WASHINGTON - The House on Thursday extended disaster assistance to livestock producers reeling from rising feed prices caused by the drought that has scorched much of the nation.
The 223-197 vote to revive expired disaster relief programs for cattle and sheep producers was one of the House's last actions before lawmakers left for their five-week August recess.
The Senate was not acting on the bill as it wrapped up its pre-recess work, and Democratic opponents characterized the legislation as cover for Republicans having to explain to rural constituents why they put off action on a comprehensive five-year farm policy bill.
While many crop farmers have insurance that provides some protection from the effects of the worst drought in a quarter-century, livestock producers are vulnerable to sharp increases in feed prices resulting from the dry weather. Some have had to liquidate stocks early because of the high maintenance costs.
The bill would restore four disaster aid programs, mostly for livestock producers and tree farmers, that expired last year. The estimated cost, $383 million, would be paid for by shaving some $630 million from two conservation programs. The disaster programs would be restored for the 2012 budget year.
While there was little dispute over the difficult straits of the livestock industry, there was opposition to the bill from environmental groups disturbed by the cuts to the conservation programs, anti-tax groups who saw the bill as another government bailout and agriculture groups who have been pushing the House to vote on a five-year farm bill that, in addition to making fundamental changes in agriculture safety nets, would restore the disaster relief programs. The current long-term farm bill expires at the end of September.
The top Democrat on the House Agriculture Committee, Rep. Collin Peterson of Minnesota, said that while he would vote for the disaster relief measure, "this bill is a sad substitute for what is really needed, a long-term farm policy." He said that while the legislation would help cattle and sheep farmers, "dairy and specialty crop producers will be left hurting and there is no assistance for pork and poultry producers."
Another Agriculture Committee Democrat, Jim Costa of California, said he opposed the bill. "The drought relief package that we are voting on I believe is sadly more about giving the Republican leadership relief when they go back to their districts in August than helping our nation's farmers, ranchers and dairymen."
The Senate in June passed, on a bipartisan vote, a five-year farm bill that revises crop subsidy programs, eliminating direct payments to farmers even when they don't plant crops, and authorizes nearly $100 billion a year for subsidy, conservation and food stamp programs. The House Agriculture Committee last month approved similar legislation.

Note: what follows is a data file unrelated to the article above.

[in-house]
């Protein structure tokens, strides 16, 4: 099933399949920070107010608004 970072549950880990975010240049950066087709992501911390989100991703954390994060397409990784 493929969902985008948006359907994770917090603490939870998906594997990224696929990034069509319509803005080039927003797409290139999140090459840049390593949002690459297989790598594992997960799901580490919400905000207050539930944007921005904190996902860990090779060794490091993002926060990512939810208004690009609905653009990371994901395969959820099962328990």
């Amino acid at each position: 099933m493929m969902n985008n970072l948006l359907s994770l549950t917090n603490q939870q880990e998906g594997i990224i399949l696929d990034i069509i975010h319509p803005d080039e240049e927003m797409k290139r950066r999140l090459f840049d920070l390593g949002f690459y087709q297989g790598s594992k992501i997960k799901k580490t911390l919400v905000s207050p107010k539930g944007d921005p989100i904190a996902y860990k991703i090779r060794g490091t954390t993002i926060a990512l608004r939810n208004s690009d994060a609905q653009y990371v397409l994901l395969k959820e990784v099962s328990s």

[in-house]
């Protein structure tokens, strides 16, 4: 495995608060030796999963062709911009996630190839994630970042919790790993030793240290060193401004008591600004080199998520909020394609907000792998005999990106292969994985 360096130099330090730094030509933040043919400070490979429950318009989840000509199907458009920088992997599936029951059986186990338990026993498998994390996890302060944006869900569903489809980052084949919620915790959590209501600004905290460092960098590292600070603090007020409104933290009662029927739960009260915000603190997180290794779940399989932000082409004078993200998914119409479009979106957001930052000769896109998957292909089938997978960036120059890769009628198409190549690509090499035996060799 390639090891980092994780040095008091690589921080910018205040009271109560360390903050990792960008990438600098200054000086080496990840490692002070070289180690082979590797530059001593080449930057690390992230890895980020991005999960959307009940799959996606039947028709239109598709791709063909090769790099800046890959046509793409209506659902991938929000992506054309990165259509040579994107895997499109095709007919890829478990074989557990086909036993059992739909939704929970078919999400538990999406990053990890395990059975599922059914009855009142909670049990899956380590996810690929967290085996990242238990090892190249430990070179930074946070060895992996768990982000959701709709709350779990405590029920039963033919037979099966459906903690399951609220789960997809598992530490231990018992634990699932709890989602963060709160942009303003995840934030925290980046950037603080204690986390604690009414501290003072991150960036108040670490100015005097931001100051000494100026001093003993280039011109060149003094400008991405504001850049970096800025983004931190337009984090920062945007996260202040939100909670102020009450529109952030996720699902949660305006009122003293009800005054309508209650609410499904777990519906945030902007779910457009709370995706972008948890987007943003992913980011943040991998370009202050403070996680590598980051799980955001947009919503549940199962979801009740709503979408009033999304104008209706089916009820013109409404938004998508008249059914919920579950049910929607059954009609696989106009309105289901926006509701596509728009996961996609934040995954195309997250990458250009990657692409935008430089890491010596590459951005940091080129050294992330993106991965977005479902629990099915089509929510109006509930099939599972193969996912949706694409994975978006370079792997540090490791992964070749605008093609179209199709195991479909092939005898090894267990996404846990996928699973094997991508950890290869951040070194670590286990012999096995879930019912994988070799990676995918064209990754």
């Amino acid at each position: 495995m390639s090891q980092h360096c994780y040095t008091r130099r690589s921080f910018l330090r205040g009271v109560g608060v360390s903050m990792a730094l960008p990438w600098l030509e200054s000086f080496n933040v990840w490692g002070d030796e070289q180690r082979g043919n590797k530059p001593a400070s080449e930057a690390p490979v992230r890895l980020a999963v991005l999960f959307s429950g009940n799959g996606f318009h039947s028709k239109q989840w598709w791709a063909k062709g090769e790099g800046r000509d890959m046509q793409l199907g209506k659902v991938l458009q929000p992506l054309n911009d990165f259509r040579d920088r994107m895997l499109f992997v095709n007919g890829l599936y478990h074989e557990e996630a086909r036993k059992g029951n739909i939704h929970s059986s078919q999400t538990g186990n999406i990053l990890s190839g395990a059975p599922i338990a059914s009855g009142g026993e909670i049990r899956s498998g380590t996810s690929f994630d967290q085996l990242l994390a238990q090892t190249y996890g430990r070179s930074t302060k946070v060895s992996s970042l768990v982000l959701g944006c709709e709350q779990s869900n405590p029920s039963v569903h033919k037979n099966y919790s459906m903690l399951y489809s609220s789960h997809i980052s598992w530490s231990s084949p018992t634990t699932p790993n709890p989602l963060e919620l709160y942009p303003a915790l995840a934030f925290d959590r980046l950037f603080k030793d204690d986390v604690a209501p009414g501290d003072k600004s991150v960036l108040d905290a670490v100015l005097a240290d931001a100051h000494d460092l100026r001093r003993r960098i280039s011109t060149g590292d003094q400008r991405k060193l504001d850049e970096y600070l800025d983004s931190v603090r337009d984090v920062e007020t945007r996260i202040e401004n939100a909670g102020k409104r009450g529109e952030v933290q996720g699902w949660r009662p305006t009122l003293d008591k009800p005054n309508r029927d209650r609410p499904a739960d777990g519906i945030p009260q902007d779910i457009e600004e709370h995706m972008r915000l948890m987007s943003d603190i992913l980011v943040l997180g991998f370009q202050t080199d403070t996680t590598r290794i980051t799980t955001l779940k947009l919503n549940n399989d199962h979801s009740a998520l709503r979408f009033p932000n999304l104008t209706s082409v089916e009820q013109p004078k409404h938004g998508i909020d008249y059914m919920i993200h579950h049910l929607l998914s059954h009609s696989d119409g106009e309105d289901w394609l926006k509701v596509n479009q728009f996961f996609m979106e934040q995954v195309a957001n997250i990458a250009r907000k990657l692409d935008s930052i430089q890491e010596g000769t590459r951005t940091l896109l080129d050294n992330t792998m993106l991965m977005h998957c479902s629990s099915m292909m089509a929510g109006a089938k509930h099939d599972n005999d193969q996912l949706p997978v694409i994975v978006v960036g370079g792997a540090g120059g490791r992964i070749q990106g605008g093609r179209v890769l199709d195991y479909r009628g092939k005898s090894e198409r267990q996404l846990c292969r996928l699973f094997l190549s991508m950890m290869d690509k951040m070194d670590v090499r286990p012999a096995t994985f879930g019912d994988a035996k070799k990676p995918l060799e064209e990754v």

But the House GOP leadership has resisted bringing the bill to the floor, leery of a potential rebellion from conservative lawmakers against spending levels in the bill - particularly the nearly $80 billion a year for the food stamp program, which provides food aid to some 46 million people. Some Democrats, in turn, oppose the House bill because it cuts 2 percent, or $1.6 billion a year, from the food stamp program.
House leaders last week proposed legislation that would have combined disaster relief with a one-year extension of the existing farm law. That was widely criticized by farm groups, who said farmers need the certainty of a new five-year bill, and Senate Democrats, who warned that it was a ploy to block consideration of the new bill. The one-year extension idea was abandoned this week.
The head of the Senate Agricultural Committee, Sen. Debbie Stabenow, D-Mich., said after the House vote that "we have to address what's happening to livestock" but that it would be more appropriate to negotiate a compromise on the farm bill that includes comprehensive disaster relief and safety net provisions covering all food producers. She said informal talks would be held over the August recess with the intention of coming up a plan that could be offered to the House and Senate in September.
House Agriculture Committee Chairman Frank Lucas, R-Okla., said his "priority remains to get a five-year farm bill on the books." But he said the more pressing issue was ensuring that drought-hit farmers were protected. "Vast areas of productive pastureland are burning up and our ranchers are in dire need."
Agriculture Secretary Tom Vilsack announced Wednesday that some 3.8 million acres of conservation land would be opened for emergency haying and grazing to bring relief to livestock producers dealing with shortages of hay and pastureland. He also said farmers would be given an extra 30 days to make insurance premium payments this year without incurring interest penalties on unpaid premiums.
Vilsack also signed disaster designations for an additional 218 counties in 12 states. Half of all counties in the country have been designated disaster areas by the Agriculture Department in 2012, mainly due to drought.
Also on Thursday, 156 lawmakers wrote Environmental Protection Agency Administrator Lisa Jackson urging her to relax government rules requiring that a certain percentage of corn production go to making ethanol for transportation fuel.
"Relief from the Renewable Fuels Standard is extremely urgent because another short corn crop would be devastating to the animal agriculture industry, food manufacturers, food service providers, as well as consumers," said the letter sponsored by Rep. Bob Goodlatte, R-Va., and Mike McIntyre, D-N.C. They said about 40 percent of the corn crop now goes into ethanol production.